A Roadmap to Kimchi America

A visual history of offbeat attempts to bring kimchi to Main Street.

May 15, 2012

Illustrator Sophia Chang

Kimchi Chic
In a small village tucked between the Hudson and East rivers, kimchi fever has hit like never before. Eric Ripert of Le Bernardin serves oysters topped with a kimchi jelly (he was tutored in kimchi by his line cooks). Hooni Kim of Danji boasts that his 68-year-old mother-in-law makes all the kimchi for his restaurant, where small plates can cost up to $18 each. Kimchi has become so popular that local kimchi company Mama O’s is petitioning Mayor Michael Bloomberg to declare a citywide Kimchi Day. And in 2006, Wall Street firm Bear Stearns sold the first “kimchi bond,” a financial instrument for South Korean investors — bought and sold in dollars, not cabbages.

City of Lost Angels
In 2008, Roy Choi launched the Kogi BBQ food truck in a parking lot in Los Angeles. He calls the cuisine, including the famed Kogi tacos, “second-generation Angeleno culture,” the product of the best type of fusion: Mexican Americans and Korean Americans living side by side and being inspired by each other’s food traditions.

Hippie Kimchi
I bet you didn’t know that kimchi could be made with caraway seeds, thyme and dandelion greens. Neither did your Korean grandmother, so don’t let her find out about Santa Cruz, CA-based Rejuvenative Foods’ Kim-Chi, which also offers a salt-free version.

In the Shadow of Chunky Monkey
Sunja Hayden moved to Vermont in 1973 and promptly set up shop making and selling her five-star kimchi. Five years later, Ben and Jerry scooped their first ice cream cone nearby in Burlington. That’s right, kimchi came before Cherry Garcia and Chunky Monkey! Vermont may seem like a bizarre place to start selling kimchi (Hayden couldn’t even buy fresh garlic in Vermont in the early 1970s), but it proved to be fortuitous: Vermont is a health-food lover’s paradise. Her first customers were local health food co-ops and college cafes, and now, Sunja’s Oriental Foods has national distribution through Whole Foods. Can a kimchi ice cream be far behind?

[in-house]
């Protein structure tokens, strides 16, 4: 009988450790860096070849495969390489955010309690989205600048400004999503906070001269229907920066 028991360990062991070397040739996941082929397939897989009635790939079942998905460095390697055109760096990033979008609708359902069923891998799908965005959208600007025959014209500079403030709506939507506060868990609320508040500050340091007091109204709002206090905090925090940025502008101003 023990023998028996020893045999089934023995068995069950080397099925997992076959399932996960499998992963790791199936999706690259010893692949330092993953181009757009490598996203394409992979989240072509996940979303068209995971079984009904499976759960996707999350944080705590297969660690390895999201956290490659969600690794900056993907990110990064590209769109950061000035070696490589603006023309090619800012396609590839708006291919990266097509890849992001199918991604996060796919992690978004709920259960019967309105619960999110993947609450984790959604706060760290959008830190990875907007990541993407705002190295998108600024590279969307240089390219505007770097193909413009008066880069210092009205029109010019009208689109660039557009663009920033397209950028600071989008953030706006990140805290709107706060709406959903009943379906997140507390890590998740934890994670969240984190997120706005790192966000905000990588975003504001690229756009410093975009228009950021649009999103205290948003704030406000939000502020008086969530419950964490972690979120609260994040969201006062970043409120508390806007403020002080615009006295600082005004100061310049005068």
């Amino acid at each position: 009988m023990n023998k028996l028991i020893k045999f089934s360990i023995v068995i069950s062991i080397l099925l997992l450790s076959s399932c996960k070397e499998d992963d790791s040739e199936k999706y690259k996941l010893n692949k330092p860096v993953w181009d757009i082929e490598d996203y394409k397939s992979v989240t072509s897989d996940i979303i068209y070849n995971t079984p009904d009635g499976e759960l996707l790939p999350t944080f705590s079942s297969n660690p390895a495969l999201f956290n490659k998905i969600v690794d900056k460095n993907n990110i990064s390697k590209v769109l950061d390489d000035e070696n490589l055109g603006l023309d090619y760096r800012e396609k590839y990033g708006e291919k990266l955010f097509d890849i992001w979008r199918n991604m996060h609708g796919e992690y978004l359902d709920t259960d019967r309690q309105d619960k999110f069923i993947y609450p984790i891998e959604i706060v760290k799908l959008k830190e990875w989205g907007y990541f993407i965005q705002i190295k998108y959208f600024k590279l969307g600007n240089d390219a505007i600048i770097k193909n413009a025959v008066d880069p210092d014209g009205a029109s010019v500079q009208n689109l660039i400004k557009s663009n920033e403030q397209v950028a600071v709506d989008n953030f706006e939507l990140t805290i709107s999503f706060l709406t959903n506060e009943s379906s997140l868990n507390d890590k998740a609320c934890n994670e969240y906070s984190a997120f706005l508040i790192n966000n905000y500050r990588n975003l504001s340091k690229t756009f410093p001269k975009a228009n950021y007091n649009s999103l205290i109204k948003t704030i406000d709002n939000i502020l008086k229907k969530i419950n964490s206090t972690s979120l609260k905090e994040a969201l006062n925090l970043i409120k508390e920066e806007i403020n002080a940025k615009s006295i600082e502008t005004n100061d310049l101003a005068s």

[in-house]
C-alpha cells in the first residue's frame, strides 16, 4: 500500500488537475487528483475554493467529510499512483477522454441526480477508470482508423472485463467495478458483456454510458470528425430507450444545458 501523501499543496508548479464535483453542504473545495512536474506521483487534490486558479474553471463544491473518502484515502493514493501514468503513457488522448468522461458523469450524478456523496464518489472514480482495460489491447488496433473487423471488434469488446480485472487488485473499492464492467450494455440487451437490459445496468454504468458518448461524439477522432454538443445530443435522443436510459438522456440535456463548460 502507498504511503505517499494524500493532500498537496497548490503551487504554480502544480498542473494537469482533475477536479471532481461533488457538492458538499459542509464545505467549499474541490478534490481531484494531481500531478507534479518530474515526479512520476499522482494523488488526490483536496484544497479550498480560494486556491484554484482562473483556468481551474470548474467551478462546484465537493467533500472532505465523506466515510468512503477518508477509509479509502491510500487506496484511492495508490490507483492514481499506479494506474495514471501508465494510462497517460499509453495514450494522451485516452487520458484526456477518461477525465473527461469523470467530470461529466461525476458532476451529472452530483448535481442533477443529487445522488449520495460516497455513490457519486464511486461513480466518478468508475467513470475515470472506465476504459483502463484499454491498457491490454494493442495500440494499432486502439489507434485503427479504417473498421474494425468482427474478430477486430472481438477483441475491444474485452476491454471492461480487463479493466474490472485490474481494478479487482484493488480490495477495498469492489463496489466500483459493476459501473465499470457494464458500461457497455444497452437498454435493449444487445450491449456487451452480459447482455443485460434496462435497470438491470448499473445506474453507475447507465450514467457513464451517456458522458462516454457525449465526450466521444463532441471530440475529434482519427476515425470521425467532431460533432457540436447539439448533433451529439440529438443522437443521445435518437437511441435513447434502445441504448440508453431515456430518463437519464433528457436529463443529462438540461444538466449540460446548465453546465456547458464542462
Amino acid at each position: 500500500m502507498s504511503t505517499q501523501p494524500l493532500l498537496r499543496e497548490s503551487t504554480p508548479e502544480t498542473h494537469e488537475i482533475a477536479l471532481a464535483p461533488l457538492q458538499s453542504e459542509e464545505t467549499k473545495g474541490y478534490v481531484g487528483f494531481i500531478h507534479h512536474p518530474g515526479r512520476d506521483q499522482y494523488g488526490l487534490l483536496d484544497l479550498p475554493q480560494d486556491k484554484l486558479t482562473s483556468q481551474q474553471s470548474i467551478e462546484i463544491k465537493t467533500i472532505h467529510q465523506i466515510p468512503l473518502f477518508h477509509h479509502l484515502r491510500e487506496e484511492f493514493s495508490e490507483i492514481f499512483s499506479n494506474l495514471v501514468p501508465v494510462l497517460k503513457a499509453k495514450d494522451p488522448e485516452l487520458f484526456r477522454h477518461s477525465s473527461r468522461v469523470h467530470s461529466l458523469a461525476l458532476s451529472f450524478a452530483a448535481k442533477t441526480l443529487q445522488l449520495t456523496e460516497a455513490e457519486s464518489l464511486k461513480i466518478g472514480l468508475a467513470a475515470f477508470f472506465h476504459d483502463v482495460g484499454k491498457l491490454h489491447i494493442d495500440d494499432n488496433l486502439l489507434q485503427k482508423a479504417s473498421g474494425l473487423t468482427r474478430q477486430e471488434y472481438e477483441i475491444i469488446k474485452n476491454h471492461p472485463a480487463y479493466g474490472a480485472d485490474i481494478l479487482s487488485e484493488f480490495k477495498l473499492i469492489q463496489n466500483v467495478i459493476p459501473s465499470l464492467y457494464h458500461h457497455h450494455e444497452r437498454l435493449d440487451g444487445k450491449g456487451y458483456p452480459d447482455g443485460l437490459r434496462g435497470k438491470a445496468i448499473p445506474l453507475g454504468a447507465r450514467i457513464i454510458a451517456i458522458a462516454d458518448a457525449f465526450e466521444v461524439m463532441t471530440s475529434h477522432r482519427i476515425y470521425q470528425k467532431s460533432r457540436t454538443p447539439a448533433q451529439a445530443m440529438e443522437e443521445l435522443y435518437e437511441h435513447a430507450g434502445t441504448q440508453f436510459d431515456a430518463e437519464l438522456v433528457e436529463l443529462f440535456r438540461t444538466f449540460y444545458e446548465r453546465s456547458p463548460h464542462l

Kimchi Pilgrims  

Albuquerque, NM, is more than sand art and green chilies. It’s a kimchi hot spot too: The Korean American Association of New Mexico is on a mission to spread the good news about fermented vegetables. They organized Albuquerque’s first-ever kimchi festival in September 2009, timed to coincide with the Korean fall harvest festival. “It’s our version of Thanksgiving,” said organizer Yongshin Kim, whose group plans to expand the festival every year.

Wild and Free in Tennessee

This is the home of Sandor Ellix Katz, a self-described “fermentation fetishist” and inventor of fruit kimchi, among other recipes. Katz, who credits kimchi and other fermented foods with healing his body of AIDS, left New York City over 20 years ago to live with friends and neighbors in rural Tennessee at Short Mountain Sanctuary, where decisions are made by consensus and two “faerie gatherings” are held each year. His books Wild Fermentation and The Revolution Will Not Be Microwaved have attracted legions of new kimchi lovers.

Chief Seattle's Choice

The wacky 206ers of Marination, a Seattle restaurant and taco truck, have dreamed up something befitting kimchi’s multicultural heritage: a kimchi quesadilla with kalua pork. It’s the product of the area’s storied mix of asian american cultures and the owners themselves: Korean-hawaiian-Balkan-Japanese-Chinese-filipino-other.

The Kimchi Mafia of Tucson

The ladies of Tucson Korean Catholic Church Community in Tucson,  AZ, may look sweet, but their kimchi packs a punch and their fundraising muscle is unparalleled. With the goal of raising enough money for a permanent church facility, they make over 350 pounds of napa cabbage and horseradish kimchi each month to sell to parishioners and friends. When they can’t get Korean peppers, they use Mexican chilies, which create a slightly darker-colored kimchi and are historically appropriate: The first red peppers for kimchi came from South America.

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Nina F. Ichikawa

Food & Agriculture Editor

Nina F. Ichikawa writes on food, agriculture and Asian American issues. She graduated U.C. Berkeley and Meiji Gakuin University in food policy, and her education also includes working as a restaurant dishwasher, making corsages at her family's 107-year-old flower shop and helping to establish the nation's first high school Asian American Studies program. She was a 2011-2013 Food and Community Fellow with the Institute for Agriculture and Trade Policy in Minneapolis, Minnesota. Twitters: @ninaeats.